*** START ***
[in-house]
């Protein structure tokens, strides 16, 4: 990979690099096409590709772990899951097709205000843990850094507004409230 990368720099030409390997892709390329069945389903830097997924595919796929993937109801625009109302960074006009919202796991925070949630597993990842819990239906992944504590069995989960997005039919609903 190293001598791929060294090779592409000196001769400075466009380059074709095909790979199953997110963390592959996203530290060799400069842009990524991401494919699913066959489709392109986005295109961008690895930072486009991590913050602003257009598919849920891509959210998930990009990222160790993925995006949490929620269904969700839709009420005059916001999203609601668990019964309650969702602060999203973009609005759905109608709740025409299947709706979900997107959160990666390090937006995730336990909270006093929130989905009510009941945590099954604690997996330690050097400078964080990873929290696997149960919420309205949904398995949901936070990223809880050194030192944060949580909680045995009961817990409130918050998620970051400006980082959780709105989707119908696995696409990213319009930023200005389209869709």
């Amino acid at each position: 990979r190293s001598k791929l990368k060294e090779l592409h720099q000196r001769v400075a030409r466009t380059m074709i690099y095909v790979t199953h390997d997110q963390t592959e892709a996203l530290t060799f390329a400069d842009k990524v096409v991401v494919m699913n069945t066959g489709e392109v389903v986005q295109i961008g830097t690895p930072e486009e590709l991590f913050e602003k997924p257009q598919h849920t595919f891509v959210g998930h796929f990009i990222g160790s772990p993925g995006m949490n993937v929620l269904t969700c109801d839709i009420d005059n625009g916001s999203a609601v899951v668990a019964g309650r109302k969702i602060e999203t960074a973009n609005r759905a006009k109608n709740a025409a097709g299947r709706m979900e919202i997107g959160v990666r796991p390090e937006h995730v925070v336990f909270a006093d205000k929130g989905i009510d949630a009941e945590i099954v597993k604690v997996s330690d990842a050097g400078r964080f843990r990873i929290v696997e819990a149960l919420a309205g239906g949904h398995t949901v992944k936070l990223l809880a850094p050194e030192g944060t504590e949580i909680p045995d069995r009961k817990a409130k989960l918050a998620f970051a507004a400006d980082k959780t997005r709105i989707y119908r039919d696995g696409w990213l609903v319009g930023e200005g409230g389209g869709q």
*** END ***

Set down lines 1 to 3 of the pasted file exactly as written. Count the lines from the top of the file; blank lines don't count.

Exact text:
[in-house]
């Protein structure tokens, strides 16, 4: 990979690099096409590709772990899951097709205000843990850094507004409230 990368720099030409390997892709390329069945389903830097997924595919796929993937109801625009109302960074006009919202796991925070949630597993990842819990239906992944504590069995989960997005039919609903 190293001598791929060294090779592409000196001769400075466009380059074709095909790979199953997110963390592959996203530290060799400069842009990524991401494919699913066959489709392109986005295109961008690895930072486009991590913050602003257009598919849920891509959210998930990009990222160790993925995006949490929620269904969700839709009420005059916001999203609601668990019964309650969702602060999203973009609005759905109608709740025409299947709706979900997107959160990666390090937006995730336990909270006093929130989905009510009941945590099954604690997996330690050097400078964080990873929290696997149960919420309205949904398995949901936070990223809880050194030192944060949580909680045995009961817990409130918050998620970051400006980082959780709105989707119908696995696409990213319009930023200005389209869709």
């Amino acid at each position: 990979r190293s001598k791929l990368k060294e090779l592409h720099q000196r001769v400075a030409r466009t380059m074709i690099y095909v790979t199953h390997d997110q963390t592959e892709a996203l530290t060799f390329a400069d842009k990524v096409v991401v494919m699913n069945t066959g489709e392109v389903v986005q295109i961008g830097t690895p930072e486009e590709l991590f913050e602003k997924p257009q598919h849920t595919f891509v959210g998930h796929f990009i990222g160790s772990p993925g995006m949490n993937v929620l269904t969700c109801d839709i009420d005059n625009g916001s999203a609601v899951v668990a019964g309650r109302k969702i602060e999203t960074a973009n609005r759905a006009k109608n709740a025409a097709g299947r709706m979900e919202i997107g959160v990666r796991p390090e937006h995730v925070v336990f909270a006093d205000k929130g989905i009510d949630a009941e945590i099954v597993k604690v997996s330690d990842a050097g400078r964080f843990r990873i929290v696997e819990a149960l919420a309205g239906g949904h398995t949901v992944k936070l990223l809880a850094p050194e030192g944060t504590e949580i909680p045995d069995r009961k817990a409130k989960l918050a998620f970051a507004a400006d980082k959780t997005r709105i989707y119908r039919d696995g696409w990213l609903v319009g930023e200005g409230g389209g869709q």